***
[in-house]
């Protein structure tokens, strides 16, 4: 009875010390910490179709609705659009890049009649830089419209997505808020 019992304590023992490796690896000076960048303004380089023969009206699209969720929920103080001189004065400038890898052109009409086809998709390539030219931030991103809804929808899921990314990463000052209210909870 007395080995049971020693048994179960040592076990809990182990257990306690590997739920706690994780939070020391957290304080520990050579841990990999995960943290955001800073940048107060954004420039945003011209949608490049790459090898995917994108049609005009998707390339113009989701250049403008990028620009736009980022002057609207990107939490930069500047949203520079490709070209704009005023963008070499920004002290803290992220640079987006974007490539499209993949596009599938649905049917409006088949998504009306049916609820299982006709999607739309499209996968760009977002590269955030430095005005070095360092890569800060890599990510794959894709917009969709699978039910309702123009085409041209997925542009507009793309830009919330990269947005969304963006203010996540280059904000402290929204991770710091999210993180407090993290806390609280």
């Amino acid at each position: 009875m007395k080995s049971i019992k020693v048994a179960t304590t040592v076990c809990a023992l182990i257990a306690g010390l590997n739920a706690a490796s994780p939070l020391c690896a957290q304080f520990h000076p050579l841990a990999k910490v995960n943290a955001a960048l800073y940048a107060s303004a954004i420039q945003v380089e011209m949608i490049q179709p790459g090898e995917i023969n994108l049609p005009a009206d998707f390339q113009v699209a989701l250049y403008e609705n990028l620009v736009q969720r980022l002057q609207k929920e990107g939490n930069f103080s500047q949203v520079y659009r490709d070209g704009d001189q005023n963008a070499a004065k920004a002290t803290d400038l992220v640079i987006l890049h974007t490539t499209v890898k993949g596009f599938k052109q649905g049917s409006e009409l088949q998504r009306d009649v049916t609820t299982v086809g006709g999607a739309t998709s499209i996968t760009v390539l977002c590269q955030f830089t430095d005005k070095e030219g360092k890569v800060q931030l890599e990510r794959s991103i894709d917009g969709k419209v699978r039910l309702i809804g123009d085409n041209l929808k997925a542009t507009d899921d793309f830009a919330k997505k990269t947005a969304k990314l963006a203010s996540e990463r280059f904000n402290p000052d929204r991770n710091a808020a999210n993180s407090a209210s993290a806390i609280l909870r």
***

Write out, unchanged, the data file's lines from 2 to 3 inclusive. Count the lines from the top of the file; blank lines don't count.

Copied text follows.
């Protein structure tokens, strides 16, 4: 009875010390910490179709609705659009890049009649830089419209997505808020 019992304590023992490796690896000076960048303004380089023969009206699209969720929920103080001189004065400038890898052109009409086809998709390539030219931030991103809804929808899921990314990463000052209210909870 007395080995049971020693048994179960040592076990809990182990257990306690590997739920706690994780939070020391957290304080520990050579841990990999995960943290955001800073940048107060954004420039945003011209949608490049790459090898995917994108049609005009998707390339113009989701250049403008990028620009736009980022002057609207990107939490930069500047949203520079490709070209704009005023963008070499920004002290803290992220640079987006974007490539499209993949596009599938649905049917409006088949998504009306049916609820299982006709999607739309499209996968760009977002590269955030430095005005070095360092890569800060890599990510794959894709917009969709699978039910309702123009085409041209997925542009507009793309830009919330990269947005969304963006203010996540280059904000402290929204991770710091999210993180407090993290806390609280």
């Amino acid at each position: 009875m007395k080995s049971i019992k020693v048994a179960t304590t040592v076990c809990a023992l182990i257990a306690g010390l590997n739920a706690a490796s994780p939070l020391c690896a957290q304080f520990h000076p050579l841990a990999k910490v995960n943290a955001a960048l800073y940048a107060s303004a954004i420039q945003v380089e011209m949608i490049q179709p790459g090898e995917i023969n994108l049609p005009a009206d998707f390339q113009v699209a989701l250049y403008e609705n990028l620009v736009q969720r980022l002057q609207k929920e990107g939490n930069f103080s500047q949203v520079y659009r490709d070209g704009d001189q005023n963008a070499a004065k920004a002290t803290d400038l992220v640079i987006l890049h974007t490539t499209v890898k993949g596009f599938k052109q649905g049917s409006e009409l088949q998504r009306d009649v049916t609820t299982v086809g006709g999607a739309t998709s499209i996968t760009v390539l977002c590269q955030f830089t430095d005005k070095e030219g360092k890569v800060q931030l890599e990510r794959s991103i894709d917009g969709k419209v699978r039910l309702i809804g123009d085409n041209l929808k997925a542009t507009d899921d793309f830009a919330k997505k990269t947005a969304k990314l963006a203010s996540e990463r280059f904000n402290p000052d929204r991770n710091a808020a999210n993180s407090a209210s993290a806390i609280l909870r």